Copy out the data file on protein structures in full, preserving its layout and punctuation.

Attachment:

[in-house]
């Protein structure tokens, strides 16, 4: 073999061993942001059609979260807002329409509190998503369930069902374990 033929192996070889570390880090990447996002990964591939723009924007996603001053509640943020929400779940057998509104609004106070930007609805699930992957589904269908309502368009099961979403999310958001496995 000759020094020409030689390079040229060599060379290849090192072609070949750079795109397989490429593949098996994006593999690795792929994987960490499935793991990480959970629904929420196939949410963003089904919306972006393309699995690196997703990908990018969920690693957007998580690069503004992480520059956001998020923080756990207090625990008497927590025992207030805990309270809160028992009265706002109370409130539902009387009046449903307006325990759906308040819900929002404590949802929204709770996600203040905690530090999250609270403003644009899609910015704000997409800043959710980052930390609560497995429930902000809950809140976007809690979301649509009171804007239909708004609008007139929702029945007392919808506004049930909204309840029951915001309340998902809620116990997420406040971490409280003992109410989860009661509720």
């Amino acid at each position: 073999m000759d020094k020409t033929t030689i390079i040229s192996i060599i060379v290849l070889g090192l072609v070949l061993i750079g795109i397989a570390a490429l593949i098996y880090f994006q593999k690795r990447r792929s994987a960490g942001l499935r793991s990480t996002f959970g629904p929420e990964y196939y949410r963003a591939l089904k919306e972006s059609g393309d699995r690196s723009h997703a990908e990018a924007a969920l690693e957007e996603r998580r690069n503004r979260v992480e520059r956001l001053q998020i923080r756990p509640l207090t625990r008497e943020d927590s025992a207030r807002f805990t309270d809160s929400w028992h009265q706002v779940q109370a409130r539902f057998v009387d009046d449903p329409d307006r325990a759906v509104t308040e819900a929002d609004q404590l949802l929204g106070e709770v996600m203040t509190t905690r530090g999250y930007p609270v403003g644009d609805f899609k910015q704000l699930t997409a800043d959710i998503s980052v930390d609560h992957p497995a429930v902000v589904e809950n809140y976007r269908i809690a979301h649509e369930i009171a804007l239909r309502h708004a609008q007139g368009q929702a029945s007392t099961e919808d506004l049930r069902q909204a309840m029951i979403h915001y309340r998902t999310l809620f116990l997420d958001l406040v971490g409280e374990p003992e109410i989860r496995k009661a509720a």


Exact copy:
[in-house]
């Protein structure tokens, strides 16, 4: 073999061993942001059609979260807002329409509190998503369930069902374990 033929192996070889570390880090990447996002990964591939723009924007996603001053509640943020929400779940057998509104609004106070930007609805699930992957589904269908309502368009099961979403999310958001496995 000759020094020409030689390079040229060599060379290849090192072609070949750079795109397989490429593949098996994006593999690795792929994987960490499935793991990480959970629904929420196939949410963003089904919306972006393309699995690196997703990908990018969920690693957007998580690069503004992480520059956001998020923080756990207090625990008497927590025992207030805990309270809160028992009265706002109370409130539902009387009046449903307006325990759906308040819900929002404590949802929204709770996600203040905690530090999250609270403003644009899609910015704000997409800043959710980052930390609560497995429930902000809950809140976007809690979301649509009171804007239909708004609008007139929702029945007392919808506004049930909204309840029951915001309340998902809620116990997420406040971490409280003992109410989860009661509720």
């Amino acid at each position: 073999m000759d020094k020409t033929t030689i390079i040229s192996i060599i060379v290849l070889g090192l072609v070949l061993i750079g795109i397989a570390a490429l593949i098996y880090f994006q593999k690795r990447r792929s994987a960490g942001l499935r793991s990480t996002f959970g629904p929420e990964y196939y949410r963003a591939l089904k919306e972006s059609g393309d699995r690196s723009h997703a990908e990018a924007a969920l690693e957007e996603r998580r690069n503004r979260v992480e520059r956001l001053q998020i923080r756990p509640l207090t625990r008497e943020d927590s025992a207030r807002f805990t309270d809160s929400w028992h009265q706002v779940q109370a409130r539902f057998v009387d009046d449903p329409d307006r325990a759906v509104t308040e819900a929002d609004q404590l949802l929204g106070e709770v996600m203040t509190t905690r530090g999250y930007p609270v403003g644009d609805f899609k910015q704000l699930t997409a800043d959710i998503s980052v930390d609560h992957p497995a429930v902000v589904e809950n809140y976007r269908i809690a979301h649509e369930i009171a804007l239909r309502h708004a609008q007139g368009q929702a029945s007392t099961e919808d506004l049930r069902q909204a309840m029951i979403h915001y309340r998902t999310l809620f116990l997420d958001l406040v971490g409280e374990p003992e109410i989860r496995k009661a509720a």